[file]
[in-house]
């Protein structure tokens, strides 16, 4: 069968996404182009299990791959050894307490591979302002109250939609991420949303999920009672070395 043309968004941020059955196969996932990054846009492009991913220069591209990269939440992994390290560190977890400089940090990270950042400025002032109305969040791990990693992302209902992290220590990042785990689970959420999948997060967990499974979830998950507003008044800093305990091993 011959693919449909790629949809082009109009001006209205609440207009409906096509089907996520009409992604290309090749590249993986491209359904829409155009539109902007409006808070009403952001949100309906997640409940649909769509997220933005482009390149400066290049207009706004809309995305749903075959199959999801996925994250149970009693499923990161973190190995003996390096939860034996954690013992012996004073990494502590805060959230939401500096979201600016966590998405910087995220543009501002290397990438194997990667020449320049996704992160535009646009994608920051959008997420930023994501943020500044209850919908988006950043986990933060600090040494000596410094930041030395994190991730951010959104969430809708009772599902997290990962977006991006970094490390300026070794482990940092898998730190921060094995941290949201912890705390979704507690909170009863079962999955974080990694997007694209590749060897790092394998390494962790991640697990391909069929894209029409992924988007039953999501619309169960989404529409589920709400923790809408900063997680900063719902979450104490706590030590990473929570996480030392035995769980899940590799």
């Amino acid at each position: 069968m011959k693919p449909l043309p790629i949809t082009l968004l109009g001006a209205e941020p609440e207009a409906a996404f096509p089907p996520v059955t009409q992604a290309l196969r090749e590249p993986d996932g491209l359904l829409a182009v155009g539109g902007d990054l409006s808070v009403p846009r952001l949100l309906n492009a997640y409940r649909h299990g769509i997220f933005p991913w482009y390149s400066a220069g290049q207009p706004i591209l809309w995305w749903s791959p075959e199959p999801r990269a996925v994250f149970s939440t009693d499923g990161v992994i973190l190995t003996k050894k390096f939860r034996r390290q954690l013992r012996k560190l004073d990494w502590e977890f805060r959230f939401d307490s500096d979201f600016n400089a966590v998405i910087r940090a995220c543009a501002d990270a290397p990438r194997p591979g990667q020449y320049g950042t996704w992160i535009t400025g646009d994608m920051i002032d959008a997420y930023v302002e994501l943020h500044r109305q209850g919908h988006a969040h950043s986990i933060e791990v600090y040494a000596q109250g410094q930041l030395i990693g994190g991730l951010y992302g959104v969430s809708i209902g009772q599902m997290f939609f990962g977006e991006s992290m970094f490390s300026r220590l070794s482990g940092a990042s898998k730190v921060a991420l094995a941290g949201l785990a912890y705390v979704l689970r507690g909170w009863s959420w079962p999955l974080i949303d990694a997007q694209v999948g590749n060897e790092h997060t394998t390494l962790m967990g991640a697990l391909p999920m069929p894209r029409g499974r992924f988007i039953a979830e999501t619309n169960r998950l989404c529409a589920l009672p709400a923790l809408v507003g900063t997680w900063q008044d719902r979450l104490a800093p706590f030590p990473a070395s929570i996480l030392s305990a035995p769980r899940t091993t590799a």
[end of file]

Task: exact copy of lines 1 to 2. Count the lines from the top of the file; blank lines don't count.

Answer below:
[in-house]
């Protein structure tokens, strides 16, 4: 069968996404182009299990791959050894307490591979302002109250939609991420949303999920009672070395 043309968004941020059955196969996932990054846009492009991913220069591209990269939440992994390290560190977890400089940090990270950042400025002032109305969040791990990693992302209902992290220590990042785990689970959420999948997060967990499974979830998950507003008044800093305990091993 011959693919449909790629949809082009109009001006209205609440207009409906096509089907996520009409992604290309090749590249993986491209359904829409155009539109902007409006808070009403952001949100309906997640409940649909769509997220933005482009390149400066290049207009706004809309995305749903075959199959999801996925994250149970009693499923990161973190190995003996390096939860034996954690013992012996004073990494502590805060959230939401500096979201600016966590998405910087995220543009501002290397990438194997990667020449320049996704992160535009646009994608920051959008997420930023994501943020500044209850919908988006950043986990933060600090040494000596410094930041030395994190991730951010959104969430809708009772599902997290990962977006991006970094490390300026070794482990940092898998730190921060094995941290949201912890705390979704507690909170009863079962999955974080990694997007694209590749060897790092394998390494962790991640697990391909069929894209029409992924988007039953999501619309169960989404529409589920709400923790809408900063997680900063719902979450104490706590030590990473929570996480030392035995769980899940590799």